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June 30, 2024

Meet the “Mamón Chino” Fruit of Costa Rica

Mamón Chino Fruit of Costa Rica

Say hello to our little friend.

This egg-sized, oval fruit features a bright red skin color at harvest time. And it’s spiky exterior means you’ll easily spot it at the farmers’ markets in town.

In our part of the jungle we most often hear it referred to as “Mamón Chino.” If you put that into Google’s Spanish to English translator, it will spit out “Chinese Sucker.”  That’s because it’s a fruit that originated in Southeast Asia. Specifically in the Malaysian−Indonesian region.

Mamón Chino, Mamones chinos, mamones, rambutan, chom-chom, Nephelium lappaceum — phew, this sucker has a lot of aliases!

The fruit is popular around the world, and in each area it goes by a different name.  

The name rambutan is derived from the Malay word rambut, meaning “hair.” Similarly, in Vietnam, they are called “chôm chôm” (messy hair). In Ecuador, it is known as “achotillo.”


It also has a large family, which includes the lychee, longan, pulasan and quenepa.

This single-seeded sweet fruit is full of healthy features just under its spiky, rough exterior. After washing, just cut it open at the center. If you’re hanging out at the beach (without cutlery we assume) you can always press a thumbnail into the side until you can peel the skin away. The peel and pit should be discarded and never eaten. 

Here’s a very in depth guide to eating a mamón chino: 

Once you remove the peel, which is similar in thickness to an orange, you’ll discover a fleshy, white, creamy fruit inside. The single seed in the center of the fruit is a brown colored pit you’ll want to discard as well.

If you’ve had lychee before, the taste of Mamón Chino is very similar. It’s described as sweet but acidic, or tart. The pulp can be eaten fresh or used in recipes for salad, smoothies, jam, ice cream and more. Aside from our guests, kinkajous, monkeys and macaws have all enjoyed this seasonal treat.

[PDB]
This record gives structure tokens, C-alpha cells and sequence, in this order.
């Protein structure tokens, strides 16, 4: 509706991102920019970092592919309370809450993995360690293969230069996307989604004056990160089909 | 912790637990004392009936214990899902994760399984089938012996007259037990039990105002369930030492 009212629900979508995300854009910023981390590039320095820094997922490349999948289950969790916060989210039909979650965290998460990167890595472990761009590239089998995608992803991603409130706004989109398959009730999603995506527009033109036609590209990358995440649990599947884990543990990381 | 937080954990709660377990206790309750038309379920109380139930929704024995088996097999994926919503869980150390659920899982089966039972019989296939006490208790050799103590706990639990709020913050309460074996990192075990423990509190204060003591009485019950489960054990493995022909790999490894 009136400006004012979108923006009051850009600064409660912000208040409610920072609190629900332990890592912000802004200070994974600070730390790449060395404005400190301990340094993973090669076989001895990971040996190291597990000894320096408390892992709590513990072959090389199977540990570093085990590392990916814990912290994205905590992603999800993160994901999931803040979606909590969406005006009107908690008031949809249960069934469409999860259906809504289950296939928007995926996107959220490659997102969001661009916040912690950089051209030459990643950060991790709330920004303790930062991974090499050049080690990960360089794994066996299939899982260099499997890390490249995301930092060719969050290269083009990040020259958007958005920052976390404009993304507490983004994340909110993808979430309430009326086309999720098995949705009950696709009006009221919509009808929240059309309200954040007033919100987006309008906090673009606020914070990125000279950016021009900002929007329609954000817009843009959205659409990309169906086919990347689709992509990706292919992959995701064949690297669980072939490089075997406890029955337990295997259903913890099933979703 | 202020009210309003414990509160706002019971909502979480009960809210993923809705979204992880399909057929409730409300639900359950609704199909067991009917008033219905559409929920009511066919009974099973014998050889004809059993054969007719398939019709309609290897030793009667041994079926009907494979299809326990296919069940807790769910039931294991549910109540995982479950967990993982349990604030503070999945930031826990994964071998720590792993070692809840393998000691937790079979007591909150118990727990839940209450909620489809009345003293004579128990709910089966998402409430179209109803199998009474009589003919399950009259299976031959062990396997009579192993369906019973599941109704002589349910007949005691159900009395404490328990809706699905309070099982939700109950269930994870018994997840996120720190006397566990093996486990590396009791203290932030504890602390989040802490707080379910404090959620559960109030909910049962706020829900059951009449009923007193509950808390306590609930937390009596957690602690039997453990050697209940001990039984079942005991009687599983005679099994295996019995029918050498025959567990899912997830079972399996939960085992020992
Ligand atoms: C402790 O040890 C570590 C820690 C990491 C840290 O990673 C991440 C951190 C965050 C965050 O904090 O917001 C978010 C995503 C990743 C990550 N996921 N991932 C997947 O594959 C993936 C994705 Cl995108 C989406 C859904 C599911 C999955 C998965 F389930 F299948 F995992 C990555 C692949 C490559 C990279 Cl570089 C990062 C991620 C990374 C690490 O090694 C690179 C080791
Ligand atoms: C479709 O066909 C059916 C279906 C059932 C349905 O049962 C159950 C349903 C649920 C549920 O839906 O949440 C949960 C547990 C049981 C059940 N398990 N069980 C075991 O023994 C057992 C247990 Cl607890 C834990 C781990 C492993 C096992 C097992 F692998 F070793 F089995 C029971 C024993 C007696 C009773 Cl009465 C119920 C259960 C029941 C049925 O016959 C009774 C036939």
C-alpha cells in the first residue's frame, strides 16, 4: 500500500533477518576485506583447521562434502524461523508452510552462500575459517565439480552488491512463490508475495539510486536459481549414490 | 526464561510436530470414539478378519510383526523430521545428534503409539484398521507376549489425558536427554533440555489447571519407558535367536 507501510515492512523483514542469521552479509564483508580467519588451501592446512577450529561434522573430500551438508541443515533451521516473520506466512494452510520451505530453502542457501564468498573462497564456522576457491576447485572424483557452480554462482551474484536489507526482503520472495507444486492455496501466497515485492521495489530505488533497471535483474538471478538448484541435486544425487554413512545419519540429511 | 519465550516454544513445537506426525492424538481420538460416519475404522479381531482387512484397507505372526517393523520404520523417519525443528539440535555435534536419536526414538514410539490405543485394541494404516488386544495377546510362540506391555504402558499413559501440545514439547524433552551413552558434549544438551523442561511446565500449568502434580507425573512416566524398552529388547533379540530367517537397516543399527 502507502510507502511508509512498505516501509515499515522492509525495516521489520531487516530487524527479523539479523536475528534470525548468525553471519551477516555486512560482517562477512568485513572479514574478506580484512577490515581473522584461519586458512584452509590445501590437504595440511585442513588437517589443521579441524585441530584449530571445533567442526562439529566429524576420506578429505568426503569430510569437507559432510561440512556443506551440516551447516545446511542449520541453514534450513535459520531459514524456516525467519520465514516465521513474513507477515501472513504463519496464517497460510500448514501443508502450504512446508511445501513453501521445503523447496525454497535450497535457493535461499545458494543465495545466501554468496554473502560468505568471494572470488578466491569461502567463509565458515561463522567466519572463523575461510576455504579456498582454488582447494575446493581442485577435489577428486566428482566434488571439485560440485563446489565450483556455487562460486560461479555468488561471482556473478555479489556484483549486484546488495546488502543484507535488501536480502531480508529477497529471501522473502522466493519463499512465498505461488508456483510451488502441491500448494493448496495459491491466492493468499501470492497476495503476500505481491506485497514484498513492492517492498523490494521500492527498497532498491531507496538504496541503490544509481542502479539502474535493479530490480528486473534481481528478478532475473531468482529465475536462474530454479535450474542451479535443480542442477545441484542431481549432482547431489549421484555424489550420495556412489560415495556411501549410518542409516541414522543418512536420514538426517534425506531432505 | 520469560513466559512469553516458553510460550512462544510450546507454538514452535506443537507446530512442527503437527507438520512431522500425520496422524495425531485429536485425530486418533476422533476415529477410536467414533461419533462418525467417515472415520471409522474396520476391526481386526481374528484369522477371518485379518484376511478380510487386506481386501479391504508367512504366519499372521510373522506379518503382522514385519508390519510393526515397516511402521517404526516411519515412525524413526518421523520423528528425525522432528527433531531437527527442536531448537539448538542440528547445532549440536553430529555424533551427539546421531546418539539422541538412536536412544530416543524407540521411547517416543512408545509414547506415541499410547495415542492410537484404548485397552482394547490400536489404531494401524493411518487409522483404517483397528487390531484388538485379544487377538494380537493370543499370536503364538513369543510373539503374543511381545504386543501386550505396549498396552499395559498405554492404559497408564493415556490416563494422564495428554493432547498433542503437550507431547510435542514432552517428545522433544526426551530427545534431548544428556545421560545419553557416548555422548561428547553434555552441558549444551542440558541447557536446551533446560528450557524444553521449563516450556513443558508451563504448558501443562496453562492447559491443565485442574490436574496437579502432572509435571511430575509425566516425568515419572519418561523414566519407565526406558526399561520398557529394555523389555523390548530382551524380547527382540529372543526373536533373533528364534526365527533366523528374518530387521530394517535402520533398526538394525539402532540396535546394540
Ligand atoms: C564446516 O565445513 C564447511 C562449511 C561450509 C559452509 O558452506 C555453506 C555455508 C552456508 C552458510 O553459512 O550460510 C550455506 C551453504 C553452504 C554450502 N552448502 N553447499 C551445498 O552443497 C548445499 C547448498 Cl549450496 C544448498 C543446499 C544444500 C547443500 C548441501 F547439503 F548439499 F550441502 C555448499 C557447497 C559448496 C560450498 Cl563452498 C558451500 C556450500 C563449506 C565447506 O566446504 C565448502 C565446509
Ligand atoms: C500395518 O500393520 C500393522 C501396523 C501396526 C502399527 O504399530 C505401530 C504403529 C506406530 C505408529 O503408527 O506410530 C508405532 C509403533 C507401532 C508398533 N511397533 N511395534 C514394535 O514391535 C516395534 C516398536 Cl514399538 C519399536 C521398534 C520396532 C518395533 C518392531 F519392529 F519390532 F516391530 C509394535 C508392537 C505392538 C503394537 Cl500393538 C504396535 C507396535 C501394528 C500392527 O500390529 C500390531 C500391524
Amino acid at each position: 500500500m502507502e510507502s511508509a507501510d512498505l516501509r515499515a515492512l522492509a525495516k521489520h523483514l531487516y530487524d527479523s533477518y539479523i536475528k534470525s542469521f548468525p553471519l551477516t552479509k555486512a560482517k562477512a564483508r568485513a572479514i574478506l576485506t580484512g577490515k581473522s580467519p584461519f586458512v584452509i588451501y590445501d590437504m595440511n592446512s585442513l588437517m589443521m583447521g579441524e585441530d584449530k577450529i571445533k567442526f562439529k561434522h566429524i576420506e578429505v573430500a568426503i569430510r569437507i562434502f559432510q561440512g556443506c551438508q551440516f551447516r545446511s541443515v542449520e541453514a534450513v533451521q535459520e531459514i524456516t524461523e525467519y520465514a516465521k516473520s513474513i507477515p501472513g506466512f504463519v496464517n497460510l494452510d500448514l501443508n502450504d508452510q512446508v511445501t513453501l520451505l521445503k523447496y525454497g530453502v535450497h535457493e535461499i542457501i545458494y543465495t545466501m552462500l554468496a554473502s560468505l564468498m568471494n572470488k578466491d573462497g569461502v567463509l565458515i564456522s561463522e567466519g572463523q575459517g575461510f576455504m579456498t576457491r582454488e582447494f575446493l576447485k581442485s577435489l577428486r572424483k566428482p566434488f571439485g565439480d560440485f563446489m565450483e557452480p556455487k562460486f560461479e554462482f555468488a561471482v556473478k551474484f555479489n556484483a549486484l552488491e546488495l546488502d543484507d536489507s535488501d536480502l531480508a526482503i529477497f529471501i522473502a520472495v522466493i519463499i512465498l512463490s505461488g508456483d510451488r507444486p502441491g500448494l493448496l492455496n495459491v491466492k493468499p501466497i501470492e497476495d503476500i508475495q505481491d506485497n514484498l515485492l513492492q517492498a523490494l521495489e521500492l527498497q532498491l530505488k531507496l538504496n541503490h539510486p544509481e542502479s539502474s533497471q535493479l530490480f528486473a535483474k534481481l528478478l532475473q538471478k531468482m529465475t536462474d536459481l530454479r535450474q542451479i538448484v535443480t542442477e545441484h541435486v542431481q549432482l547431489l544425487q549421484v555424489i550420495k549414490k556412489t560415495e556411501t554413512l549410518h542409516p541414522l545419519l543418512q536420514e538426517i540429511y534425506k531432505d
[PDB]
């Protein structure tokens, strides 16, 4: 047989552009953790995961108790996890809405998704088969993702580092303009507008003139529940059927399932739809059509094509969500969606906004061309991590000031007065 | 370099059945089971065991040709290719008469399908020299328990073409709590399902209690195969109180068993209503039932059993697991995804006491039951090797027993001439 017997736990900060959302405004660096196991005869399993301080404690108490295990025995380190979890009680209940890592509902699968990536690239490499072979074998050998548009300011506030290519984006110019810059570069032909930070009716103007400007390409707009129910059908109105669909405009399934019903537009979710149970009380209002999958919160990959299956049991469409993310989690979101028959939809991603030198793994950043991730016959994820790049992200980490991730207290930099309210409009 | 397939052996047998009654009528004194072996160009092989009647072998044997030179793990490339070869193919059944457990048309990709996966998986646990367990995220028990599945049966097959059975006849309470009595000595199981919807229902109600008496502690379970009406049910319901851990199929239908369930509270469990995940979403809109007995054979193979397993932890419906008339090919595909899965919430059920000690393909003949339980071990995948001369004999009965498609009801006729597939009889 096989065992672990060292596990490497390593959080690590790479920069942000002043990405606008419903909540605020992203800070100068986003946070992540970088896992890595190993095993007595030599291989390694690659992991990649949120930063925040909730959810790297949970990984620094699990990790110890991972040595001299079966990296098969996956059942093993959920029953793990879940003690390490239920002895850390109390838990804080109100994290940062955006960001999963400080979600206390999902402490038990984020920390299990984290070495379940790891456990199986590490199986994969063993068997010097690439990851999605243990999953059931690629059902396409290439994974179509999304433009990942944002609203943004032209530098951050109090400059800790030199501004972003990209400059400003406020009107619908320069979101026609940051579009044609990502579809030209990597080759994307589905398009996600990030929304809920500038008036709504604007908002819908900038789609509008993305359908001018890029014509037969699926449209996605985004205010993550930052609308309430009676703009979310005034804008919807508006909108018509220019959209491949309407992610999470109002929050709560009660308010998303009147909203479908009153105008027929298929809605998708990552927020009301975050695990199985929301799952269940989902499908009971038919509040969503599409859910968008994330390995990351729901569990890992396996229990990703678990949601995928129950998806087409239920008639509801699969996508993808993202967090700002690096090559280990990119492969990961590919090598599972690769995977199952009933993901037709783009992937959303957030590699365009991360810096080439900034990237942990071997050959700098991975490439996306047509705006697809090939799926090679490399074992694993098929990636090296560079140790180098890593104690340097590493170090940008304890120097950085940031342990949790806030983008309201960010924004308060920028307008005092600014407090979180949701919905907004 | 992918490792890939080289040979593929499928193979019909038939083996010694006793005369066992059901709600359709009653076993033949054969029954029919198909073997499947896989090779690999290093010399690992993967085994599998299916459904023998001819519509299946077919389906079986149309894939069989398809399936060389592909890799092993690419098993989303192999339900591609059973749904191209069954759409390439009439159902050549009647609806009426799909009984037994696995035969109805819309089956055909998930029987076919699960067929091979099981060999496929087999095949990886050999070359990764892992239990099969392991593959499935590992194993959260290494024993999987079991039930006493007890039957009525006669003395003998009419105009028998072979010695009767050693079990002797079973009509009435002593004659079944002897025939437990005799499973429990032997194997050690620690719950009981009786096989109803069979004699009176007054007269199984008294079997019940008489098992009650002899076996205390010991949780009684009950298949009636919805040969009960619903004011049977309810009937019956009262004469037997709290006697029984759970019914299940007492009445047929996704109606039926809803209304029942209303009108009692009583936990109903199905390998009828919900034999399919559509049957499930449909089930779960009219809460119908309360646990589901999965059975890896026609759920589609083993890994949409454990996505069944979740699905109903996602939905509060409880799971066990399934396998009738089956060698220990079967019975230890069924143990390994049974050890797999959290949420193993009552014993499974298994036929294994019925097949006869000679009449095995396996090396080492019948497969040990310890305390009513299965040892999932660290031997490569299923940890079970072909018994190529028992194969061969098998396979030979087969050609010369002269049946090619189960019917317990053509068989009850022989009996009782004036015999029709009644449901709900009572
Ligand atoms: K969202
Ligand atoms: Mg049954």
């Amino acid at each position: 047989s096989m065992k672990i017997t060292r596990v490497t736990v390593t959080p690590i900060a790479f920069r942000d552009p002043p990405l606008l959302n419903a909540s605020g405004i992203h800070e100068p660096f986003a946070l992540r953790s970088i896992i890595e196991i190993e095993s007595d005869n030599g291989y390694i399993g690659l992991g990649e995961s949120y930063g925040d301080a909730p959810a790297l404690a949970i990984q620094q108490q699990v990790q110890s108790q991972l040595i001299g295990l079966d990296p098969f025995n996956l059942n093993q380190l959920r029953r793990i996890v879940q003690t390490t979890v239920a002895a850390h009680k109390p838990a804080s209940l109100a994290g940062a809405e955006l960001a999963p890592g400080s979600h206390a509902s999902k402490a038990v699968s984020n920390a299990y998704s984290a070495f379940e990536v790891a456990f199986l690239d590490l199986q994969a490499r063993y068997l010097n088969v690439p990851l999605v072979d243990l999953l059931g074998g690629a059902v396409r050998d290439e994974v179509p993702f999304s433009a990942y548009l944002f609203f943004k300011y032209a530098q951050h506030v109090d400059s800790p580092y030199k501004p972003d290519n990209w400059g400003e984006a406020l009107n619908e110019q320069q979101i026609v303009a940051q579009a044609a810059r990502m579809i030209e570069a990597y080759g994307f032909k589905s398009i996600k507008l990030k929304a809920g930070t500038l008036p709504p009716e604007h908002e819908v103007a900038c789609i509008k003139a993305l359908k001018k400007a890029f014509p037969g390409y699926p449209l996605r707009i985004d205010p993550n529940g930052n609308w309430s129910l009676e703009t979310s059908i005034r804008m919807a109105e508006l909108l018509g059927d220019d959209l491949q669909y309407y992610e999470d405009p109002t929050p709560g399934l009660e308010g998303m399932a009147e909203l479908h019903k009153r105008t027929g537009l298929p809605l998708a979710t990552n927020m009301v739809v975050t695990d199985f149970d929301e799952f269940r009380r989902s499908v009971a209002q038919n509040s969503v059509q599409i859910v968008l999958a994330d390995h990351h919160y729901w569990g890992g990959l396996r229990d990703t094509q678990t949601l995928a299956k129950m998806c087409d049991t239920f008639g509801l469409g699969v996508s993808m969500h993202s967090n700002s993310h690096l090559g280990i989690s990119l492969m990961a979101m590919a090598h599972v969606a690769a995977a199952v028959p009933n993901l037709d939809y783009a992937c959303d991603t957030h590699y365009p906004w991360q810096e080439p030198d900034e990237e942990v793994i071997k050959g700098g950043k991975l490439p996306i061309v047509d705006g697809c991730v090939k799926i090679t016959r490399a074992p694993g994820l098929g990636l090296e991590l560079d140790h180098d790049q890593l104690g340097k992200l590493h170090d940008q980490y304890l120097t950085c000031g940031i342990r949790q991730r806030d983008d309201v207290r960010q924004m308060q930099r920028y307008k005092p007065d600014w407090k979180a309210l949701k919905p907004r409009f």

The fruit is high in fiber, with levels similar to apples and oranges. A study found that you can get just under 20% of the daily recommended copper intake, and 10% of manganese. Additionally, there is about 21 to 49 mg of Vitamin C per 100 grams.

This fun fruit enjoyed a bump in popularity online during the pandemic. It could be because a lot of budding comedians on TikTok and X — the platform formerly known as Twitter — noted its resemblance to the dreaded spikey coronavirus. But rest assured, there’s nothing to fear when it comes to the soft spikes of the Mamón Chino. 

In fact, a quick look on WebMD says that early studies show that extracts from the fruit may help fight infections and stop viruses from replicating. Couple that with its high vitamin C content and you’ve got yourself a yummy new option for boosting the immune system.

The tree needs to grow for about five to seven years before it can bear fruit. Its fruit is seasonal, ripening in Costa Rica around July and August.

Grab a bag from the farmers’ markets or grocery stores in Dominical or Uvita. Storing Mamón Chino in the refrigerator, you can expect the fruit to last up to two weeks.

Now go get a taste!

Feature photo CC V1.2

Category: Blog

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